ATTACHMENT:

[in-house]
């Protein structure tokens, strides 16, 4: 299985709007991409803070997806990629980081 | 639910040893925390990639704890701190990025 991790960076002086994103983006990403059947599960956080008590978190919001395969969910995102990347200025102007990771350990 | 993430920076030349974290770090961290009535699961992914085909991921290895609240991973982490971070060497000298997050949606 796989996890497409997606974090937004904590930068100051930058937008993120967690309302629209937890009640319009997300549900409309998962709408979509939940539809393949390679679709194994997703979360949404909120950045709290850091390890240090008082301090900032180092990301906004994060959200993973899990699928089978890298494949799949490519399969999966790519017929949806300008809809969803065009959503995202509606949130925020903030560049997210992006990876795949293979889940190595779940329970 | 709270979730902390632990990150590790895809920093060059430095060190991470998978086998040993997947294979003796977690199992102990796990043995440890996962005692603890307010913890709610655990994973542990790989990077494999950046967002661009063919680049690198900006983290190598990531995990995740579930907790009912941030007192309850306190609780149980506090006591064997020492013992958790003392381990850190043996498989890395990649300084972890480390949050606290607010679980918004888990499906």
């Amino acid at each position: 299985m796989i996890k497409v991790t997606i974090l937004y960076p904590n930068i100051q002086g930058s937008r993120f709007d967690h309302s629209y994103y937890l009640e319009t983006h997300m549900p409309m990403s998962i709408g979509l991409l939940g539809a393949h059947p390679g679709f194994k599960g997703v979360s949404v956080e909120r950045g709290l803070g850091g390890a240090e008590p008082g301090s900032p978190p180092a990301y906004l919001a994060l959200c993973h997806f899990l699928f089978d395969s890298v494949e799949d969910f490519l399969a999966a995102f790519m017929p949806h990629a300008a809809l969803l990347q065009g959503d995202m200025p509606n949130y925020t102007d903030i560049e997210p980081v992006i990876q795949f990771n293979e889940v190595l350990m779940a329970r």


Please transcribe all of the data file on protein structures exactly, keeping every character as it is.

[in-house]
């Protein structure tokens, strides 16, 4: 299985709007991409803070997806990629980081 | 639910040893925390990639704890701190990025 991790960076002086994103983006990403059947599960956080008590978190919001395969969910995102990347200025102007990771350990 | 993430920076030349974290770090961290009535699961992914085909991921290895609240991973982490971070060497000298997050949606 796989996890497409997606974090937004904590930068100051930058937008993120967690309302629209937890009640319009997300549900409309998962709408979509939940539809393949390679679709194994997703979360949404909120950045709290850091390890240090008082301090900032180092990301906004994060959200993973899990699928089978890298494949799949490519399969999966790519017929949806300008809809969803065009959503995202509606949130925020903030560049997210992006990876795949293979889940190595779940329970 | 709270979730902390632990990150590790895809920093060059430095060190991470998978086998040993997947294979003796977690199992102990796990043995440890996962005692603890307010913890709610655990994973542990790989990077494999950046967002661009063919680049690198900006983290190598990531995990995740579930907790009912941030007192309850306190609780149980506090006591064997020492013992958790003392381990850190043996498989890395990649300084972890480390949050606290607010679980918004888990499906």
């Amino acid at each position: 299985m796989i996890k497409v991790t997606i974090l937004y960076p904590n930068i100051q002086g930058s937008r993120f709007d967690h309302s629209y994103y937890l009640e319009t983006h997300m549900p409309m990403s998962i709408g979509l991409l939940g539809a393949h059947p390679g679709f194994k599960g997703v979360s949404v956080e909120r950045g709290l803070g850091g390890a240090e008590p008082g301090s900032p978190p180092a990301y906004l919001a994060l959200c993973h997806f899990l699928f089978d395969s890298v494949e799949d969910f490519l399969a999966a995102f790519m017929p949806h990629a300008a809809l969803l990347q065009g959503d995202m200025p509606n949130y925020t102007d903030i560049e997210p980081v992006i990876q795949f990771n293979e889940v190595l350990m779940a329970r």